“Dear gatekeepers”, in Icon Magazine, March 2019
Right after our A Woman’s Work symposium, Matylda Krzykowski and I were thrilled to be able to take the conversation on design and gender politics further, as we jointly authored an op-ed in the March 2019 issue of Icon magazine, titled “Dear Gatekeepers”. The op-ed can be read in the Foreign Legion website, below an excerpt:
On 18 January this year, we made our first attempt to dismantle such structures, organising a collaborative conversation at the Museum of Applied Arts in Dresden. Titled A Woman’s Work, the event gathered voices from the discipline of design to discuss the roles and influence of female practitioners. The symposium took place alongside the exhibition Against Invisibility, which rewrote a fraction of modern design history by rescuing the nearly-forgotten stories of female designers working in the Deutsche Werkstätten Hellerau in the early decades of the 20th century.
What are the differences between them and us? As design critic Alice Rawsthorn pointed out in the symposium, “we need to build on [past achievements] with a dynamic and critical discourse … While many skirmishes have been won, others await.’
We must ensure that our stories won’t get lost like theirs. We must create spaces for their – and our – voices to be heard once the present generation is long gone. We must ensure that the current enthusiasm doesn’t get lost, and after an object designed by a woman is sold, exhibited, commissioned and exchanged for inflated sums of money, women – and their stories – will remain.
It is the responsibility of the gatekeepers – who write, who teach, who collect, who curate, who sell, who promote, who advocate – to open the gates for the dismantling of past and present conditions, in order to make women’s work, contributions and visibility a permanent condition.
The visual identity of the symposium, developed by Andrea Anner.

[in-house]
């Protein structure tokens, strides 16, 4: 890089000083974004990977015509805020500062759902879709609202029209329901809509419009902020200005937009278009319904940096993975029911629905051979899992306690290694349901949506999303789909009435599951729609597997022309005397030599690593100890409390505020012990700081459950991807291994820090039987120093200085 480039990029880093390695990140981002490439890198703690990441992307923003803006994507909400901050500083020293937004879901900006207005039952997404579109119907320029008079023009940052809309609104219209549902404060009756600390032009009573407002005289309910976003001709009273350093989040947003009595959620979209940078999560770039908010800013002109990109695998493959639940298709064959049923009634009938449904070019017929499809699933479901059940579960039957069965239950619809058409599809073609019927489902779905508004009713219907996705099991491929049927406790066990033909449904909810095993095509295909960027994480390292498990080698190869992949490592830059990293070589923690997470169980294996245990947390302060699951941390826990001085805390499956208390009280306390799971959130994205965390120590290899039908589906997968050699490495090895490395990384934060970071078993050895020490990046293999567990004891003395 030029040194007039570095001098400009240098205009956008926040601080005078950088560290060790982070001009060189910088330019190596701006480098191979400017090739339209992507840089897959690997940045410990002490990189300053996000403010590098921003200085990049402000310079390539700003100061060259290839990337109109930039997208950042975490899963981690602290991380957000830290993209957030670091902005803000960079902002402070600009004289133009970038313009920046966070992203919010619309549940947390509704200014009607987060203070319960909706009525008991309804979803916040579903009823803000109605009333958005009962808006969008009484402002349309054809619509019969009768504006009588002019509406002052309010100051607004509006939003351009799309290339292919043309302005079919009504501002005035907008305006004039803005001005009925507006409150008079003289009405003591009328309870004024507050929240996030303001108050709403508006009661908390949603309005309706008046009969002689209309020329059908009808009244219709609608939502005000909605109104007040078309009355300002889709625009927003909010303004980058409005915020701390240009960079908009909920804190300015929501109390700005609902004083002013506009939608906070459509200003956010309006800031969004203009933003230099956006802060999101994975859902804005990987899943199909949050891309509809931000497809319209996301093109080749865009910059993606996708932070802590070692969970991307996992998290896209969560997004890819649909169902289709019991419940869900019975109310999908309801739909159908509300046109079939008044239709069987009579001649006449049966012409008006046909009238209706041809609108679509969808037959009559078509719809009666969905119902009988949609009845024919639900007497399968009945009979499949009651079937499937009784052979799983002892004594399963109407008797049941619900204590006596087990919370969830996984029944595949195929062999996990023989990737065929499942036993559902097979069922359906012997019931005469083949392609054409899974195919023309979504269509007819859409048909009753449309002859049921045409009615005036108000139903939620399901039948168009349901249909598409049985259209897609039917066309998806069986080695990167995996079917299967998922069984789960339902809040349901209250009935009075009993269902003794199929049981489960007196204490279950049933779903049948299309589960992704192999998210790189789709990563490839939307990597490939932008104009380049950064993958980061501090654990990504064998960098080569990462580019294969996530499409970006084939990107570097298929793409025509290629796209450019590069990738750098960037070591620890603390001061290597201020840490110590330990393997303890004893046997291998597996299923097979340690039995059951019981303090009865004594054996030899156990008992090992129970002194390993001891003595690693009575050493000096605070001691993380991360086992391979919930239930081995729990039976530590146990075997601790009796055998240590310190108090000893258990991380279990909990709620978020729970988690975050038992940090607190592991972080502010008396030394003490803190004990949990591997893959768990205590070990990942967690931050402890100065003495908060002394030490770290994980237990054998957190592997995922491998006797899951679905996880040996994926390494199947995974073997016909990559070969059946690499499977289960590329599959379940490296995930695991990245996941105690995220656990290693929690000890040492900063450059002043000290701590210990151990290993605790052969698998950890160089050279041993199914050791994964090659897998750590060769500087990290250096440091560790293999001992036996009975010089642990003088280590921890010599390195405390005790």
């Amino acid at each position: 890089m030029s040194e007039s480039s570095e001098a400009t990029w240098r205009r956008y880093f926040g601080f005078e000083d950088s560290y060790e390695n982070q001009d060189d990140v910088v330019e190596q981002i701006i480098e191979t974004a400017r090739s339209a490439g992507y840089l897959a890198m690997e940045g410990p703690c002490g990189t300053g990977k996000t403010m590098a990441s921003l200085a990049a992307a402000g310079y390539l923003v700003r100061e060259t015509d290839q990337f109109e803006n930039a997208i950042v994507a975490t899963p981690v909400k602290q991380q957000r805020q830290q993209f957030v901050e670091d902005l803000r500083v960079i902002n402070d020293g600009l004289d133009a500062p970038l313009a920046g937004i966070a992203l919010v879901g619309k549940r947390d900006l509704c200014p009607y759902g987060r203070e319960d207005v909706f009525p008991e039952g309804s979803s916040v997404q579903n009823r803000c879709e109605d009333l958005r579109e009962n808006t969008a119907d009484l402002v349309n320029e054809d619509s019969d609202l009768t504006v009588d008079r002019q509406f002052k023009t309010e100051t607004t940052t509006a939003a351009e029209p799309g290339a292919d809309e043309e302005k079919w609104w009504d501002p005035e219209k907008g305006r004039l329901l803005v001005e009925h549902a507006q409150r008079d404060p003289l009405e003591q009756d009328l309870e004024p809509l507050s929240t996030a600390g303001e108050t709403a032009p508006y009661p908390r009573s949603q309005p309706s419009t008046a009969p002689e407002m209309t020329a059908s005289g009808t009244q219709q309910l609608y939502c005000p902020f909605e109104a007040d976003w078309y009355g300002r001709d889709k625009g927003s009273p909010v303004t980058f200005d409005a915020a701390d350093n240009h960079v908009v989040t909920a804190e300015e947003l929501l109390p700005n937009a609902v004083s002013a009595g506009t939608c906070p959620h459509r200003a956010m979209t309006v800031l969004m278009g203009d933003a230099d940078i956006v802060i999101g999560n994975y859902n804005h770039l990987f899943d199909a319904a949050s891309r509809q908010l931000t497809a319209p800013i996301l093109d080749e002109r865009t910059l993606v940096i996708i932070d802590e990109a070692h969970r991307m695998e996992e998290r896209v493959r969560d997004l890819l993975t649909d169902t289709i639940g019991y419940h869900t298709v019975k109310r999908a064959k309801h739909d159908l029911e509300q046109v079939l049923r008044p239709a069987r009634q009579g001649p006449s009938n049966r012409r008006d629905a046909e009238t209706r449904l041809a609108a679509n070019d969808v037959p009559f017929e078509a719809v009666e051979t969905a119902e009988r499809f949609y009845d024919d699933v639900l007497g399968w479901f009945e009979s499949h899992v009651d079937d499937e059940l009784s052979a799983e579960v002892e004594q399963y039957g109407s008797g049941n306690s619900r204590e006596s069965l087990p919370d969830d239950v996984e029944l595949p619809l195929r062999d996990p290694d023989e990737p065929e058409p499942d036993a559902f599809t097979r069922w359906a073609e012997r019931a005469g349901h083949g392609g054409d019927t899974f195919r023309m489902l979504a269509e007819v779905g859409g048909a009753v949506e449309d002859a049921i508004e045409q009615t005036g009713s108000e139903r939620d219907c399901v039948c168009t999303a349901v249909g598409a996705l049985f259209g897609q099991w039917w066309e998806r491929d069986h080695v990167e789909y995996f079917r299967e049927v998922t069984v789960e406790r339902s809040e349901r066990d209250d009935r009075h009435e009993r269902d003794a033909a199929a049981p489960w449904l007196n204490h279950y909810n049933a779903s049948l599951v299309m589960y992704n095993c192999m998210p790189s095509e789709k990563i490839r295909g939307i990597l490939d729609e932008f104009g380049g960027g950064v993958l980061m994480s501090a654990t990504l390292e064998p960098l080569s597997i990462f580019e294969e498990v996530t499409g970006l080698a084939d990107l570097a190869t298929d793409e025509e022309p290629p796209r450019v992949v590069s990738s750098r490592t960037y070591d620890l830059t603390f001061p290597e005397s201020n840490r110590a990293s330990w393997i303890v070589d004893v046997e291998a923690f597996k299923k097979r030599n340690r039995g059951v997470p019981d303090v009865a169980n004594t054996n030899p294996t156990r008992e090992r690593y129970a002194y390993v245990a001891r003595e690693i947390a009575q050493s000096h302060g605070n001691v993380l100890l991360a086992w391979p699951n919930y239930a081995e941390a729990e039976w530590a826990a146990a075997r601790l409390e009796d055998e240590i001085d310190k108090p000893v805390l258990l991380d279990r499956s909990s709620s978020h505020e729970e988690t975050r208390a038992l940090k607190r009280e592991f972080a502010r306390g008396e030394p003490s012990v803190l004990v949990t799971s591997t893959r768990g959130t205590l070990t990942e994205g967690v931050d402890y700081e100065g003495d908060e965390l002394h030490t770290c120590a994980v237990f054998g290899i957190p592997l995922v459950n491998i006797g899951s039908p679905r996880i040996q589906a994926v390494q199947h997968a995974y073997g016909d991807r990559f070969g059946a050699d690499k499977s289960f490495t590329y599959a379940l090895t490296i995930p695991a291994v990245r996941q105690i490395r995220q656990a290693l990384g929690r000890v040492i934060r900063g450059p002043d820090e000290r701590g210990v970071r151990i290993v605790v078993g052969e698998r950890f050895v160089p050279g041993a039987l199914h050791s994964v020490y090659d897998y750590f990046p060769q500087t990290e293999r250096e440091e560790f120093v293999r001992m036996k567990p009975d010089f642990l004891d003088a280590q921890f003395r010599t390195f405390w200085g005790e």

On the occasion of the exhibition “Against Invisibility – Women Designers at the Deutsche Werkstätten Hellerau 1898 to 1938”, currently on view at the Kunstgewerbemuseum Dresden, Matylda Krzykowski and I were invited to organize a symposium focusing on female practitioners in design. We organized it under the moniker of Foreign Legion, and called it A Woman’s Work, a symposium on the roles, influence and visibility of female practitioners today.
Taking the exhibition as a starting point, A Woman’s Work examines the contemporary, in order to shed light on the invisibility of the female practitioner as it continues to exist today.
Structured in three parts – ‘Advocates of History’, ‘Enablers of Visibility’ and ‘Dismantlers of Existing Conditions’ – the symposium brings together a wide range of practitioners, scholars, writers, critics and curators based in different parts of Europe, aiming to offer transversal, multigenerational and diverse perspectives on the present and the future of female practice.
Throughout the course of one day – 18 January 2019 –, conversations will take place in a variety of formats, creating platforms for exchange and connection. A Woman’s Work aims to bring women in and around design, art and architecture to the fore, advocating for their visibility to become a permanent condition. We hope to see you in Dresden, and that you will join us in conversation!
View of the essay “A Woman’s Work, or Steps Towards the Yin Revolution” in the catalogue of the “Against Invisibility” exhibition.
I co-wrote with Matylda Krzykowski an essay and manifesto for the catalogue of the excellent “Against Invisibility” exhibition at the Kunstgewerbemuseum Dresden. The exhibition focuses on the forgotten stories of the female designers of the Deutsche Werkstätten Hellerau. Our essay focused on the present condition of the female practitioner, and outlines some steps towards what we are calling (after Ursula K. LeGuin) “the Yin Revolution”.
The essay (now published in English in Domusweb) is one of the ways in which we are contributing to the program of the exhibition – the other is a symposium on 18 January 2019, called “A Woman’s Work“. Thank you to Tulga Beyerle for inviting us to contribute!